Driving deeper into the park, one encounters a fantastic stream. At various locations along the waterway, one may enjoy beautiful waterfalls, including one known as Little Niagra. All along, people also enjoy jumping into this good old-fashioned swimmin' hole.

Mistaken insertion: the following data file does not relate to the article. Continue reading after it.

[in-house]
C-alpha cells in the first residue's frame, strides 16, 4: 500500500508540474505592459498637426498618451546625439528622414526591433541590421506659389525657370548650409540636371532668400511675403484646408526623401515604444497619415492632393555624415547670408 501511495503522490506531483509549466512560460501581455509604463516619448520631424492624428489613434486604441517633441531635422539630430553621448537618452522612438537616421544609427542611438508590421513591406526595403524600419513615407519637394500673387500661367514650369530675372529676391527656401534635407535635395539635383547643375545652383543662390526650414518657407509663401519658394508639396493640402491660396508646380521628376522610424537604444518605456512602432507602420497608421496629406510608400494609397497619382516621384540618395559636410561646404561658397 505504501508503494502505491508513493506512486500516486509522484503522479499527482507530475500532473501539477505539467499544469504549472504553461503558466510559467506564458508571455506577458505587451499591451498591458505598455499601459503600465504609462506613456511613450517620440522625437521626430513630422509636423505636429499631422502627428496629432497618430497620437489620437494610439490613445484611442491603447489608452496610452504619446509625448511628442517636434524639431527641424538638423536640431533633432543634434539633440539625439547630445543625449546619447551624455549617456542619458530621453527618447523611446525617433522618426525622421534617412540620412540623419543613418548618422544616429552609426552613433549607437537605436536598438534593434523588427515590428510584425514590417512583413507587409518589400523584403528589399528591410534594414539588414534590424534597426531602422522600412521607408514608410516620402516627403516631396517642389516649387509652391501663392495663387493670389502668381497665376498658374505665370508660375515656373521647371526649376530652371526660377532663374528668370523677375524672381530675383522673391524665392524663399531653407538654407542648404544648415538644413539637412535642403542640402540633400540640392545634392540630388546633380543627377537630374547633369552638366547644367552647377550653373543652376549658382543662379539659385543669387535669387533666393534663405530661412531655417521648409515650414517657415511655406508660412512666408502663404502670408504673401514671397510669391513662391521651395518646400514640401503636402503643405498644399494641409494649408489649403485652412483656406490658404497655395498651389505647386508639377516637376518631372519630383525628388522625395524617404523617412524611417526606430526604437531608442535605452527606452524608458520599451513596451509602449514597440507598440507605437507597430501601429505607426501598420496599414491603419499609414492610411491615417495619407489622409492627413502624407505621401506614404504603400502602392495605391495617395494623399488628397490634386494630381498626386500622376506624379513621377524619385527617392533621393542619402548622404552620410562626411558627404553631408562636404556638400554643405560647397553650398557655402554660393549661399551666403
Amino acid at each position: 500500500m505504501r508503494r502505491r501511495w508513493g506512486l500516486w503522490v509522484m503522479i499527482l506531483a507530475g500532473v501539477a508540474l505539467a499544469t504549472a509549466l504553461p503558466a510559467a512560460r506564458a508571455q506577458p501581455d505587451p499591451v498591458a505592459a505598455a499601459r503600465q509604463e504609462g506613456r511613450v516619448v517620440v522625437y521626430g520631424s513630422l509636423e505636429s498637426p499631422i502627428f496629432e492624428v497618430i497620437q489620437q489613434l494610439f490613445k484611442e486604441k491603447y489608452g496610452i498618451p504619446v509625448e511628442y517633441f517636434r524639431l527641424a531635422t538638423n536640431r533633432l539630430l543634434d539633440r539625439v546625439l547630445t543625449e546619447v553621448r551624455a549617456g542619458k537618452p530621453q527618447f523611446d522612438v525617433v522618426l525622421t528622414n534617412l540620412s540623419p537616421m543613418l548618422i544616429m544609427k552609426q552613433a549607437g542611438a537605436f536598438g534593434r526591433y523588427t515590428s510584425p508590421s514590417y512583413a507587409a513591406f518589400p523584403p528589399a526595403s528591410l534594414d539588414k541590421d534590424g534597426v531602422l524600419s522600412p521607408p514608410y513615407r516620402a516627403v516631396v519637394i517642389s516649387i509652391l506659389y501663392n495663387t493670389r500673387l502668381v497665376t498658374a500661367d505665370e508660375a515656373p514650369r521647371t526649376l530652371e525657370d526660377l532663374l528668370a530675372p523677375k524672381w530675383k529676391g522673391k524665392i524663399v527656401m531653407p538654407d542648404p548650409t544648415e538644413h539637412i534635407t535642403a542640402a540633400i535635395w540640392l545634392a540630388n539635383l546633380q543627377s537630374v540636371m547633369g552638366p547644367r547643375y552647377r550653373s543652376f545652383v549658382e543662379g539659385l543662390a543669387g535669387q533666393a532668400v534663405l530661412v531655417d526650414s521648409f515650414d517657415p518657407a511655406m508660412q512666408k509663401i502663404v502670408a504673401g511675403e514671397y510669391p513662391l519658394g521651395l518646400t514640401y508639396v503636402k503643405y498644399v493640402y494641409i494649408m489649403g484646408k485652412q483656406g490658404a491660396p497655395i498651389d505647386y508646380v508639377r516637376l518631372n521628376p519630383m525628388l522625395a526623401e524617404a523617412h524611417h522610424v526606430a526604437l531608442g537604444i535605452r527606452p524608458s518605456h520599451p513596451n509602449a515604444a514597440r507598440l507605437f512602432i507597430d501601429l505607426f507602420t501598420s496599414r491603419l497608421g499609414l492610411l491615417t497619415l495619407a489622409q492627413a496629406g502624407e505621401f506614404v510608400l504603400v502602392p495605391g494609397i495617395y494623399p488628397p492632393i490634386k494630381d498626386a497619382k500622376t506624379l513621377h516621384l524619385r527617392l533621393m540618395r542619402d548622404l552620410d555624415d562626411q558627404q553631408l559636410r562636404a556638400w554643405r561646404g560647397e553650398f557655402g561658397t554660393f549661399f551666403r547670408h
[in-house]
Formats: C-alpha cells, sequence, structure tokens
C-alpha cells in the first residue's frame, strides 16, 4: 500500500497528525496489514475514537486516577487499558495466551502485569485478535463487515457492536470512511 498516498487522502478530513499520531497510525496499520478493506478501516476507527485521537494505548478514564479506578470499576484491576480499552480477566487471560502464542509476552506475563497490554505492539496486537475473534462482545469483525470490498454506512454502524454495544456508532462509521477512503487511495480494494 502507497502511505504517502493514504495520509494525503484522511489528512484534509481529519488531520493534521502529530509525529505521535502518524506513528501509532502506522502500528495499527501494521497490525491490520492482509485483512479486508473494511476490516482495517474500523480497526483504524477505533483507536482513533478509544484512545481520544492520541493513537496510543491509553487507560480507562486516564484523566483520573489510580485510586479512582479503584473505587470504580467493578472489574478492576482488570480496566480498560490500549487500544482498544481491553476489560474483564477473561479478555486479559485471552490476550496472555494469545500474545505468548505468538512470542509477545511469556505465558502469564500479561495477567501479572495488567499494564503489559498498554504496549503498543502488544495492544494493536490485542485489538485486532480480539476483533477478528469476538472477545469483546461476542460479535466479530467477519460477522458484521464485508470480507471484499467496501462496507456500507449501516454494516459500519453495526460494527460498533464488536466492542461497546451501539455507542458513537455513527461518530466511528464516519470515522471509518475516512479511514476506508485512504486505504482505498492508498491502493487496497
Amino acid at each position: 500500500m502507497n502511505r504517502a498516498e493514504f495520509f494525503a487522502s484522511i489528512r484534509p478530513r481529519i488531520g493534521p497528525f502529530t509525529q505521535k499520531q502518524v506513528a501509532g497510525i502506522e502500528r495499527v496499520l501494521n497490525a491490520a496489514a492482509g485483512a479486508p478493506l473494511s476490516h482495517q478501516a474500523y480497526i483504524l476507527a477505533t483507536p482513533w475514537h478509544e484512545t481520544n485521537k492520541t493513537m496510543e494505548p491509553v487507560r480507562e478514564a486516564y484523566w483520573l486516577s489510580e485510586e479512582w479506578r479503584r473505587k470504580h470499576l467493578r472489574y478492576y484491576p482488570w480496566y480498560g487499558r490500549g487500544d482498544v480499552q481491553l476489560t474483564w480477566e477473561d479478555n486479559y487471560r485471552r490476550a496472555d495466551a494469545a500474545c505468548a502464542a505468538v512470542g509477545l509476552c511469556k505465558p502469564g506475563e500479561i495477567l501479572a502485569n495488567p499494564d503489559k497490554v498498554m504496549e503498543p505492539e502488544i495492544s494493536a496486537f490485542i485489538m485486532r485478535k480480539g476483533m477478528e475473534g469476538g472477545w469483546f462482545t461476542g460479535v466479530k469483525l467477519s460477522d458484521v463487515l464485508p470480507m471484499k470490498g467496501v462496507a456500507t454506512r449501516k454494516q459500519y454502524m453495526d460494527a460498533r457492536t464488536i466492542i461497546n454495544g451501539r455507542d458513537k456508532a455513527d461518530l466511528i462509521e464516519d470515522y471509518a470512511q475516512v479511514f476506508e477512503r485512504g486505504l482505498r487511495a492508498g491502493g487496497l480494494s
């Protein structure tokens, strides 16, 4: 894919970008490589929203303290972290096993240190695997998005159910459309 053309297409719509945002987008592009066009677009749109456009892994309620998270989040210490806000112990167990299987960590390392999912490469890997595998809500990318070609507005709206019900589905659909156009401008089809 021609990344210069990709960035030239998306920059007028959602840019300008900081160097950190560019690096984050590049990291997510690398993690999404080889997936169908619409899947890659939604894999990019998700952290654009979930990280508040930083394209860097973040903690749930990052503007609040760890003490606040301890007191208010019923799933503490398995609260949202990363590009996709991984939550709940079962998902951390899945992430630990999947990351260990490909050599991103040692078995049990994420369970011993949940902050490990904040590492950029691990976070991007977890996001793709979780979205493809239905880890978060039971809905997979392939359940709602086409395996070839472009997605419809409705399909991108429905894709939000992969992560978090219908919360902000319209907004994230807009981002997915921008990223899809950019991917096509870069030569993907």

From here, it was just a short drive to the $40 million Chickasaw Culture Center. Build in 2010, the museum features exhibits explaining the plight of the Chickasaw and Choctaw people. I was happy to learn some things I had never known. Most of us know about native peoples being "removed" to Indian Territory in the mid-1800s. For years, I have known about the Cherokee people and their journey on the Trail of Tears. Now I know more about the Chickasaw's and Choctaw's Trail of Tears, as well, how two brothers led the nation by standing a pole in the ground and following the direction in which it leaned (If it didn't lean, they would know that was the location in which they would remain.). On one occasion, the brothers disagreed about which direction the pole leaned, and the people subsequently split into the two tribes. Behind the center was also a living history village, set up to look like an original Chickasaw village.